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when to use "ref" and when not? please help!

P: n/a
Tee
Hi guys,

I am confused about the usage of "ref".

Please see this code:

private void button3_Click(object sender, System.EventArgs e)

{

DataTable dt = new DataTable();

AddColumn(dt);

Console.WriteLine(dt.Namespace);

RefAddColumn(ref dt);

Console.WriteLine(dt.Namespace);

}

private void AddColumn(DataTable table)

{

table.Namespace = "NoRef";

}

private void RefAddColumn(ref DataTable table)

{

table.Namespace = "Ref";

}

In this case, ref and without ref have no difference. The table got the
namespace changed.

But in this piece of code,

private void button4_Click(object sender, System.EventArgs e)

{

char i = 'a';

TestRef(ref i);

Console.WriteLine(i);

TestNoRef(i);

Console.WriteLine(i);

}

private void TestRef(ref char i)

{

i = 'b';

}

private void TestNoRef(char i)

{

i = 'c';

}

only the one with "ref" works for this "char i"...

why ref & without-ref work for DataTable but not char i?? Can anyone tell
me?

Thanks,

Tee
Nov 16 '05 #1
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5 Replies


P: n/a
"Tee" <th*@streamyx.com> a crit dans le message de news:
#w**************@TK2MSFTNGP10.phx.gbl...
why ref & without-ref work for DataTable but not char i?? Can anyone tell
me?


Because you only changed a member of DataTable, not the DataTable object
itself, whereas you changed the object being pointed to for char i.

Joanna

--
Joanna Carter
Consultant Software Engineer
Nov 16 '05 #2

P: n/a
Tee,

Because that one of the big differences between a value and a reference to
an object.

A value passes his value in the value
An object passes his reference in the value
A ref boxes the reference in both situation in the passed value

I hope this helps?

Cor
Nov 16 '05 #3

P: n/a
Hi Tee,

ref is handy when the reference might get changed in a method and you want
to be able to use the new object, and it is handy in methods where you
want multiple objects returned instead of just one.

Consider this code

ArrayList list = new ArrayList();
list.Add("Hello");
list.Add("World");

DoSomething(list);

int n = list.Count; // n = 3 because "Tee" is now added

DoSomethingElse(list)

int o = list.Count; // n = 3 because list still references the original
ArrayList

DoSomethingAgain(ref list)

int p = list.Count; // n = 0 because list now references the new ArrayList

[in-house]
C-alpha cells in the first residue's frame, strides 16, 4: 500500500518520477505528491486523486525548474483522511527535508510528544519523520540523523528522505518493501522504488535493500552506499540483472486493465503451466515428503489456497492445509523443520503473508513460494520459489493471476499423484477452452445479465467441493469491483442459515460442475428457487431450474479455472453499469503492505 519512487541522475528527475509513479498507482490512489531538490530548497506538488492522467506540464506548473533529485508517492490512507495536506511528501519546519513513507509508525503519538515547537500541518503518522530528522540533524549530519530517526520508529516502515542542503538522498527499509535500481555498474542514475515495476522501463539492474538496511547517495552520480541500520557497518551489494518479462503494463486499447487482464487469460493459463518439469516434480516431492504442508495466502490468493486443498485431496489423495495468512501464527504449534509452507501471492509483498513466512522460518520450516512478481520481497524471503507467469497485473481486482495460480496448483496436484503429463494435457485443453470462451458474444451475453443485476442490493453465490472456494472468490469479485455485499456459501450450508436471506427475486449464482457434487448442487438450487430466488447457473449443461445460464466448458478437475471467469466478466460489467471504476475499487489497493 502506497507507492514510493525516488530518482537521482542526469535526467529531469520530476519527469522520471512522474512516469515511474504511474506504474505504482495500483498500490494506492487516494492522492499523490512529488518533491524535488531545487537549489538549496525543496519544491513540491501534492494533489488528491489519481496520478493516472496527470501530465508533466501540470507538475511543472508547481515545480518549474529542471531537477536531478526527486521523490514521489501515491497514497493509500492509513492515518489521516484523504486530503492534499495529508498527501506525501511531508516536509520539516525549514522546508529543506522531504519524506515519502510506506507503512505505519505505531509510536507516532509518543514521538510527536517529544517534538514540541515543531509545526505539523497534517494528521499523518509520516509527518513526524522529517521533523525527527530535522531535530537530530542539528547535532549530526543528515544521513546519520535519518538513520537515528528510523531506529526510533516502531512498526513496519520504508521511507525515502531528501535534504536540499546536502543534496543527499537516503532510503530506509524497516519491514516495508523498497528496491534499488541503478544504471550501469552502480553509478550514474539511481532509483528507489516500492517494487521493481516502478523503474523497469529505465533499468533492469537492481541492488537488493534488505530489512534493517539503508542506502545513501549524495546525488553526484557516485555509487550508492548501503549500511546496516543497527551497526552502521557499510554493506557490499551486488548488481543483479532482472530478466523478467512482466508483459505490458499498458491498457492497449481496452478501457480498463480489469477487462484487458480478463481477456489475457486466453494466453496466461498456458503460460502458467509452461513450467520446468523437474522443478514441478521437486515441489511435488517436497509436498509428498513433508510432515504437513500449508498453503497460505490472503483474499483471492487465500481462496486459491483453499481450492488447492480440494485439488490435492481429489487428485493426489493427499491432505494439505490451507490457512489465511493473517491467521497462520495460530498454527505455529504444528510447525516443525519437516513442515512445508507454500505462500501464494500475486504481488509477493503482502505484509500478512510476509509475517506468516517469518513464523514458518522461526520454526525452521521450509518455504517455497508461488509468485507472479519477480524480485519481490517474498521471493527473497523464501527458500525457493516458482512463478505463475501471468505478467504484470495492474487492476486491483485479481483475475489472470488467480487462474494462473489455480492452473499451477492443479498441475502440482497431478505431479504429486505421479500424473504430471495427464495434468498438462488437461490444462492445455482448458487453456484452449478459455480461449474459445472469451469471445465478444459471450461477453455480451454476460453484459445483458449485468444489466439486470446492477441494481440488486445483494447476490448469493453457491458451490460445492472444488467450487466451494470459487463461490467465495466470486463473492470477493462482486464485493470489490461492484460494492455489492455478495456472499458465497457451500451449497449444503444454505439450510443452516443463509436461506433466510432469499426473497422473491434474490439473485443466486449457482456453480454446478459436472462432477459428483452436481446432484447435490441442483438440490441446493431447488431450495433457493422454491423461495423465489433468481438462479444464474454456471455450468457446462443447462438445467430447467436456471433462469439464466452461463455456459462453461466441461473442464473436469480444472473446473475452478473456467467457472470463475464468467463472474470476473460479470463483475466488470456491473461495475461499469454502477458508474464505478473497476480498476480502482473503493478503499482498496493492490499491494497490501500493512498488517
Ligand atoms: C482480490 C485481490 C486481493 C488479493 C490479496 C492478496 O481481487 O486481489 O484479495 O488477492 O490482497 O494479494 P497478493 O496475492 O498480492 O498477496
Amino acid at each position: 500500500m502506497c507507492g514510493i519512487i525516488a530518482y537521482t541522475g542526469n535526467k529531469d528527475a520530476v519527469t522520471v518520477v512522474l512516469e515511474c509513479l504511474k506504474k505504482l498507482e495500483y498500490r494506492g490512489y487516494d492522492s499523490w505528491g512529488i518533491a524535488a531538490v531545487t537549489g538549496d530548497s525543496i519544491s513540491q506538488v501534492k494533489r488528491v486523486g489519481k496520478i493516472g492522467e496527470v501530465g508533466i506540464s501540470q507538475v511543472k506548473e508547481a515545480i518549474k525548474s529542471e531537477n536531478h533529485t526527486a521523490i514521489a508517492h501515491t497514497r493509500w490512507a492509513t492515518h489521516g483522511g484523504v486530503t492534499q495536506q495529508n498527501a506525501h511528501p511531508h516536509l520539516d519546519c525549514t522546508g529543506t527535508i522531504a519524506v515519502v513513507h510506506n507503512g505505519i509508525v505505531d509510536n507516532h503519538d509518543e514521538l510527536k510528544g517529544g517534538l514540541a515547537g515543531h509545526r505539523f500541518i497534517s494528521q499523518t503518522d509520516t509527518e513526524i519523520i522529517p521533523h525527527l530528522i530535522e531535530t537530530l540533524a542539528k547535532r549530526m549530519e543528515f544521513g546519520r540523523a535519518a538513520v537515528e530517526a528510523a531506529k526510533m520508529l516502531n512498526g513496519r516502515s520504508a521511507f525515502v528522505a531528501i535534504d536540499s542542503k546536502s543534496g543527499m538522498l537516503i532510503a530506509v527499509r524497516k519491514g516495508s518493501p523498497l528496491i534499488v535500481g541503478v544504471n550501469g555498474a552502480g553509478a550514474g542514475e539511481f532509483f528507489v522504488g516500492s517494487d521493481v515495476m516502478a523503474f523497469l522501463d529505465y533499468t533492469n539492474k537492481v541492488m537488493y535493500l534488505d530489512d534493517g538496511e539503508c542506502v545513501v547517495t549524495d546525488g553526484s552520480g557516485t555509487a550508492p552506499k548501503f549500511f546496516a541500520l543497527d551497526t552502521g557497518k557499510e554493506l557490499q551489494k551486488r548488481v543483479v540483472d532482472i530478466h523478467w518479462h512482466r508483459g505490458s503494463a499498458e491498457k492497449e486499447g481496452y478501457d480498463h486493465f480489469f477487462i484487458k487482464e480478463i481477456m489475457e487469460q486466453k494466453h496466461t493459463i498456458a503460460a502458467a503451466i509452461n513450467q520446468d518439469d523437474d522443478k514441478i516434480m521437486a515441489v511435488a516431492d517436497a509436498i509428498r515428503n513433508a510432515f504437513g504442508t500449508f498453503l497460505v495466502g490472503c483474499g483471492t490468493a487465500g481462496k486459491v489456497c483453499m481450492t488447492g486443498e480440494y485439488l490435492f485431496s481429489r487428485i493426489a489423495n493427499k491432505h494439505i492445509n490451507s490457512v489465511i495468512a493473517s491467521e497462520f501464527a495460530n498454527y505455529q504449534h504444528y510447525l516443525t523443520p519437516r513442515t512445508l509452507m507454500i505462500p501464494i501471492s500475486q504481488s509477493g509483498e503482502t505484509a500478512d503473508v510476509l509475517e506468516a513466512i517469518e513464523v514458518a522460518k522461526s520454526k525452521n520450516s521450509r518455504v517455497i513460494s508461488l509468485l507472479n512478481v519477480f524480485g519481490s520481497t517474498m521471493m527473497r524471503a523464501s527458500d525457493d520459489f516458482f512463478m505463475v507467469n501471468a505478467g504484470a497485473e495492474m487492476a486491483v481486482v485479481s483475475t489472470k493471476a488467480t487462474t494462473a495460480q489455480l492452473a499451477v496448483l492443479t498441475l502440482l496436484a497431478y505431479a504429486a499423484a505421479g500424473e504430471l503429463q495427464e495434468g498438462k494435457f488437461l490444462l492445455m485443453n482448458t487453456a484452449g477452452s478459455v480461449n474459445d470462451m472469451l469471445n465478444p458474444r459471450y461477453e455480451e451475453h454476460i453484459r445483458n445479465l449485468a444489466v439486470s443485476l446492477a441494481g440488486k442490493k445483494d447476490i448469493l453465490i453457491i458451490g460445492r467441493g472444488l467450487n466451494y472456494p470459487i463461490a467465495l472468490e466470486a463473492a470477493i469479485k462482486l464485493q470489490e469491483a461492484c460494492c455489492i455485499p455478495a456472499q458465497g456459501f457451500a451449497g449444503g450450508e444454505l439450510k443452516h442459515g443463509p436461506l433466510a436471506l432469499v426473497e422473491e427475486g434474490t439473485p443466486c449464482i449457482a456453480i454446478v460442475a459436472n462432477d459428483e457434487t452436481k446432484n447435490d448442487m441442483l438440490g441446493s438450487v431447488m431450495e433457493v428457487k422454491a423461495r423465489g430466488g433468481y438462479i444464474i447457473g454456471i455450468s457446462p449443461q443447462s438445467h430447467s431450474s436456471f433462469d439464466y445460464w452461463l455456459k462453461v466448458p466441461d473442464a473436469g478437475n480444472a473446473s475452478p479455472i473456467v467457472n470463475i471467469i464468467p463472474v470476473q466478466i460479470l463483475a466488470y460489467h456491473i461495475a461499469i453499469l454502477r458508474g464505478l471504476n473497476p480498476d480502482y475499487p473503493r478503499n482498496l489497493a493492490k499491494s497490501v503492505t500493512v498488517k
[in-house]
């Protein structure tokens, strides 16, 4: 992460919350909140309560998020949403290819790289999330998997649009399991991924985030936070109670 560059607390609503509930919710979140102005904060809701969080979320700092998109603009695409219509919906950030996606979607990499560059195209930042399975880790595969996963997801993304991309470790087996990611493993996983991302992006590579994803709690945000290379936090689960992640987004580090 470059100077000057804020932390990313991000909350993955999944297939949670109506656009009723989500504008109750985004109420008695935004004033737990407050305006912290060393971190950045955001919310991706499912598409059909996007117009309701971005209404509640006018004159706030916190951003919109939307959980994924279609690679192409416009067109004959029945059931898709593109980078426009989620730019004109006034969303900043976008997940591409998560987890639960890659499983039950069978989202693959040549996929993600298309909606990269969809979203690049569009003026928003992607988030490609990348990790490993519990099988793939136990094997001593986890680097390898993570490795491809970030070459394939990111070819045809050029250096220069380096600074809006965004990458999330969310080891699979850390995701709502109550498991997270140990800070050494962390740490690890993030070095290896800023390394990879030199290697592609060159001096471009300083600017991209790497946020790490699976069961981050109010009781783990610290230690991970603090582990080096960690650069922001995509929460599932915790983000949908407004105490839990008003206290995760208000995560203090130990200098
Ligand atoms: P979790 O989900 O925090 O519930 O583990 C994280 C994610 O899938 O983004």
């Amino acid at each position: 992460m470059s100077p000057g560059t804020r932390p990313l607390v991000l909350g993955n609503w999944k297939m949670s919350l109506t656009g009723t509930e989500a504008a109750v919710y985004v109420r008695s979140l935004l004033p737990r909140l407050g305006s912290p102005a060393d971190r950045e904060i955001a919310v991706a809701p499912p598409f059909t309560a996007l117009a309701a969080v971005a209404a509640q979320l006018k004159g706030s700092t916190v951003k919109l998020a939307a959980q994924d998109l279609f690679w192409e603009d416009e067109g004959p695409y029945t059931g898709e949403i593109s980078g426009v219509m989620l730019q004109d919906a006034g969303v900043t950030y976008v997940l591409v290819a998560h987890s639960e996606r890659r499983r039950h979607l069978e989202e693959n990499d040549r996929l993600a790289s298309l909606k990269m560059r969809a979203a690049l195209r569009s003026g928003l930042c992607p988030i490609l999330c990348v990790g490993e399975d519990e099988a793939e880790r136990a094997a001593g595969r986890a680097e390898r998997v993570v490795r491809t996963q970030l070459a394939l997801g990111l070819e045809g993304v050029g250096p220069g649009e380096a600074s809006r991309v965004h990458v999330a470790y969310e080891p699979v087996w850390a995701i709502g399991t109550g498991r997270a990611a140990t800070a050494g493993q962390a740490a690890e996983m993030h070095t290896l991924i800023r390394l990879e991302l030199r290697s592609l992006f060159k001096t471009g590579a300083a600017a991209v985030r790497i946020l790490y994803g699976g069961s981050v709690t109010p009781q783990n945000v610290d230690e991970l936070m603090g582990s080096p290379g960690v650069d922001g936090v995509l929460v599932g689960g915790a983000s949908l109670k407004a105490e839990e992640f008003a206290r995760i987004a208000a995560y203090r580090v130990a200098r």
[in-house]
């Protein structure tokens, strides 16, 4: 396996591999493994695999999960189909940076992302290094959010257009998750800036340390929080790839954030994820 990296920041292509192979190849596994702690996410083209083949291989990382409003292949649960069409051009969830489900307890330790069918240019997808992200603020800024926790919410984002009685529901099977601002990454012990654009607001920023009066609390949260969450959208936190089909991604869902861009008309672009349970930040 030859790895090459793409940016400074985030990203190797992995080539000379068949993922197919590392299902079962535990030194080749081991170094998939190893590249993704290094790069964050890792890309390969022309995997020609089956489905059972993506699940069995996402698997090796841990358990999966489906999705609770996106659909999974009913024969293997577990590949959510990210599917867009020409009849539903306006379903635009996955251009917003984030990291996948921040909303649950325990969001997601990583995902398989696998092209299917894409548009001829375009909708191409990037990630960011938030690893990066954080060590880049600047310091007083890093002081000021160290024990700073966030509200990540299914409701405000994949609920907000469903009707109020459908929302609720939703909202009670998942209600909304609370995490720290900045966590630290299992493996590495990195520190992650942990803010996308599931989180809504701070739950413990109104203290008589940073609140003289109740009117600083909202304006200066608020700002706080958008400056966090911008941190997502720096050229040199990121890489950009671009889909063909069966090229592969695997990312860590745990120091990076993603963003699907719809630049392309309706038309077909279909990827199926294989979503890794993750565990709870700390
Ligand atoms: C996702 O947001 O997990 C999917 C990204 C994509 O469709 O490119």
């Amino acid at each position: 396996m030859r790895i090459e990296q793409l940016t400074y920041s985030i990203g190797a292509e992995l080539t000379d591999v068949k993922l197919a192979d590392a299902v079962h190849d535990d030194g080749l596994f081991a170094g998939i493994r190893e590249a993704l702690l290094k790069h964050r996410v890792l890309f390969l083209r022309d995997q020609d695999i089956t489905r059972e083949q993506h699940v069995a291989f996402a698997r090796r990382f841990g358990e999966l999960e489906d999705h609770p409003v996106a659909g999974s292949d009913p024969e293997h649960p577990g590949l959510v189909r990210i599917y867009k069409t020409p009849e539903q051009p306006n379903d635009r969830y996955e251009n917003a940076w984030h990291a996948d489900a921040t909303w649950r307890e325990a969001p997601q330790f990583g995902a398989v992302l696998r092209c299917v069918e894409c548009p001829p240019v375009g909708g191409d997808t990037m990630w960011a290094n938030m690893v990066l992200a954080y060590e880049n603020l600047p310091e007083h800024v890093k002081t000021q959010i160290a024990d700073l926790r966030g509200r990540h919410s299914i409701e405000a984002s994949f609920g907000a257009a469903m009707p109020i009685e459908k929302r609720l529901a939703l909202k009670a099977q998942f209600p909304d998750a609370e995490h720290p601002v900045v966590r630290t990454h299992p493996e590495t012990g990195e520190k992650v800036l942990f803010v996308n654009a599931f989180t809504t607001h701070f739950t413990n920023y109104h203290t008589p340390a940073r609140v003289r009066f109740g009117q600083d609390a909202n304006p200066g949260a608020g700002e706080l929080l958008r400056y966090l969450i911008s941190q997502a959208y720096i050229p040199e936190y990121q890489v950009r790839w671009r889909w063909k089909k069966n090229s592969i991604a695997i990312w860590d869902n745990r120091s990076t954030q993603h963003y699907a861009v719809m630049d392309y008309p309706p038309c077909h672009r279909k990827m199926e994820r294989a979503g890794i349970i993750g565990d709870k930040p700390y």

....

void DoSomething(ArrayList list)
{
list.Add("Tee");
}

void DoSomethingElse(ArrayList list)
{
list = new ArrayList();
}

void DoSomethingAgain(ref ArrayList list)
{
list = new ArrayList();
}

....

When we use this method for parsing a string containing a double the
method returns true or false. If the method returns true, the string
contained a valid double but to be able to get the double we pass it an
empty double.

'out' is the same as 'ref' but you do not need to reference a valid object
before you call a method, but you do need to set the reference to
something before you return (with ref you do not need to set the reference
inside the method).

public static bool TryParse(string s, NumberStyles style, IFormatProvider
provider, out double result);

....

double d;
CultureInfo ci = System.Threading.Thread.CurrentThread.CurrentCultu re;

bool result = Double.TryParse("12", NumberStyles.Any, ci.NumberFormat, out
d);

if(result)
MessageBox.Show("We got a valid number: " + d); // 12
--
Happy Coding!
Morten Wennevik [C# MVP]
Nov 16 '05 #4

P: n/a
You also might want to read Jon Skeet's article on parameter passing:

http://www.yoda.arachsys.com/csharp/parameters.html

Nov 16 '05 #5

P: n/a
Tee
Thanks for everyone who replied!
Now I understand it better. Thank you.

Tee.
"Bruce Wood" <br*******@canada.com> wrote in message
news:11**********************@g14g2000cwa.googlegr oups.com...
You also might want to read Jon Skeet's article on parameter passing:

http://www.yoda.arachsys.com/csharp/parameters.html

Nov 16 '05 #6

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